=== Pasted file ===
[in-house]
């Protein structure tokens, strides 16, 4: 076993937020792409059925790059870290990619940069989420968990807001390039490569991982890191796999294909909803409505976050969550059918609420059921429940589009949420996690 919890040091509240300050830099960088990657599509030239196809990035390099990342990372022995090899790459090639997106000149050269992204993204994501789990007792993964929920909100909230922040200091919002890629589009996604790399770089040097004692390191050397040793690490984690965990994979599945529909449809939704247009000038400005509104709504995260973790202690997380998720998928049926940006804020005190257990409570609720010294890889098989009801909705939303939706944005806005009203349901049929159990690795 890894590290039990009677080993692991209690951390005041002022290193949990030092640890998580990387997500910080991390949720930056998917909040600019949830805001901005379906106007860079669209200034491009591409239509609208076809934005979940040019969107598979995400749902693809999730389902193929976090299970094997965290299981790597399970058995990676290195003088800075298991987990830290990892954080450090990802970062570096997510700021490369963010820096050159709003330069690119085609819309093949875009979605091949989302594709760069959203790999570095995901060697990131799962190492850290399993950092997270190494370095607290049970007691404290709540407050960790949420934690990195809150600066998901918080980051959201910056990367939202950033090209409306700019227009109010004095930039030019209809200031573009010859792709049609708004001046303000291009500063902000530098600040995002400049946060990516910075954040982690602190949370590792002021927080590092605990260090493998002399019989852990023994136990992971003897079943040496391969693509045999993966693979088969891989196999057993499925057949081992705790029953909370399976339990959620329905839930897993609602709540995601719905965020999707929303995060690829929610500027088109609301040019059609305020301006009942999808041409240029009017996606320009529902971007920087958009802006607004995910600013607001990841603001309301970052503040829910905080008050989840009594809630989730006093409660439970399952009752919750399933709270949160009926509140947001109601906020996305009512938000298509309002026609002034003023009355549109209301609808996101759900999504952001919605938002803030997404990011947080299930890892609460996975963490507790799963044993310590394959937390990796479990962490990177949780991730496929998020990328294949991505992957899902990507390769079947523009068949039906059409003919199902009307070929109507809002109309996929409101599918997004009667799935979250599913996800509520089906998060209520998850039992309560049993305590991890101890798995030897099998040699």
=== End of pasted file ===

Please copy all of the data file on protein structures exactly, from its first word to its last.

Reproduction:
[in-house]
């Protein structure tokens, strides 16, 4: 076993937020792409059925790059870290990619940069989420968990807001390039490569991982890191796999294909909803409505976050969550059918609420059921429940589009949420996690 919890040091509240300050830099960088990657599509030239196809990035390099990342990372022995090899790459090639997106000149050269992204993204994501789990007792993964929920909100909230922040200091919002890629589009996604790399770089040097004692390191050397040793690490984690965990994979599945529909449809939704247009000038400005509104709504995260973790202690997380998720998928049926940006804020005190257990409570609720010294890889098989009801909705939303939706944005806005009203349901049929159990690795 890894590290039990009677080993692991209690951390005041002022290193949990030092640890998580990387997500910080991390949720930056998917909040600019949830805001901005379906106007860079669209200034491009591409239509609208076809934005979940040019969107598979995400749902693809999730389902193929976090299970094997965290299981790597399970058995990676290195003088800075298991987990830290990892954080450090990802970062570096997510700021490369963010820096050159709003330069690119085609819309093949875009979605091949989302594709760069959203790999570095995901060697990131799962190492850290399993950092997270190494370095607290049970007691404290709540407050960790949420934690990195809150600066998901918080980051959201910056990367939202950033090209409306700019227009109010004095930039030019209809200031573009010859792709049609708004001046303000291009500063902000530098600040995002400049946060990516910075954040982690602190949370590792002021927080590092605990260090493998002399019989852990023994136990992971003897079943040496391969693509045999993966693979088969891989196999057993499925057949081992705790029953909370399976339990959620329905839930897993609602709540995601719905965020999707929303995060690829929610500027088109609301040019059609305020301006009942999808041409240029009017996606320009529902971007920087958009802006607004995910600013607001990841603001309301970052503040829910905080008050989840009594809630989730006093409660439970399952009752919750399933709270949160009926509140947001109601906020996305009512938000298509309002026609002034003023009355549109209301609808996101759900999504952001919605938002803030997404990011947080299930890892609460996975963490507790799963044993310590394959937390990796479990962490990177949780991730496929998020990328294949991505992957899902990507390769079947523009068949039906059409003919199902009307070929109507809002109309996929409101599918997004009667799935979250599913996800509520089906998060209520998850039992309560049993305590991890101890798995030897099998040699």